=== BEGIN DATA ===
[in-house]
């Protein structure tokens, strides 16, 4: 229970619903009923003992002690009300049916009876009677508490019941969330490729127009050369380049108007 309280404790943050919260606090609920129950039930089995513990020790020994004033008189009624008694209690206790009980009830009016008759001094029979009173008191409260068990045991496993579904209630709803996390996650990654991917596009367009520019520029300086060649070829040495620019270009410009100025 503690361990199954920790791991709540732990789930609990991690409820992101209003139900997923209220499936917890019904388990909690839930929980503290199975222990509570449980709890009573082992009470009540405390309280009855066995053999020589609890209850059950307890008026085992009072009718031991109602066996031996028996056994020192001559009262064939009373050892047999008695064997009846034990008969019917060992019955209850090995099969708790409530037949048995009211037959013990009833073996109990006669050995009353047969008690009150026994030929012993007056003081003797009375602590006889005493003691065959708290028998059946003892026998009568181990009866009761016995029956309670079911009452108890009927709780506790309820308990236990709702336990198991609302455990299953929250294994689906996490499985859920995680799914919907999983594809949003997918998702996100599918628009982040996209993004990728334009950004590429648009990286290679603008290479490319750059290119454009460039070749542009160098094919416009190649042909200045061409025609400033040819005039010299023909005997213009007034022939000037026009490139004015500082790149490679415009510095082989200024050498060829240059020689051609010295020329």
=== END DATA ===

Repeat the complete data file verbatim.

[in-house]
């Protein structure tokens, strides 16, 4: 229970619903009923003992002690009300049916009876009677508490019941969330490729127009050369380049108007 309280404790943050919260606090609920129950039930089995513990020790020994004033008189009624008694209690206790009980009830009016008759001094029979009173008191409260068990045991496993579904209630709803996390996650990654991917596009367009520019520029300086060649070829040495620019270009410009100025 503690361990199954920790791991709540732990789930609990991690409820992101209003139900997923209220499936917890019904388990909690839930929980503290199975222990509570449980709890009573082992009470009540405390309280009855066995053999020589609890209850059950307890008026085992009072009718031991109602066996031996028996056994020192001559009262064939009373050892047999008695064997009846034990008969019917060992019955209850090995099969708790409530037949048995009211037959013990009833073996109990006669050995009353047969008690009150026994030929012993007056003081003797009375602590006889005493003691065959708290028998059946003892026998009568181990009866009761016995029956309670079911009452108890009927709780506790309820308990236990709702336990198991609302455990299953929250294994689906996490499985859920995680799914919907999983594809949003997918998702996100599918628009982040996209993004990728334009950004590429648009990286290679603008290479490319750059290119454009460039070749542009160098094919416009190649042909200045061409025609400033040819005039010299023909005997213009007034022939000037026009490139004015500082790149490679415009510095082989200024050498060829240059020689051609010295020329």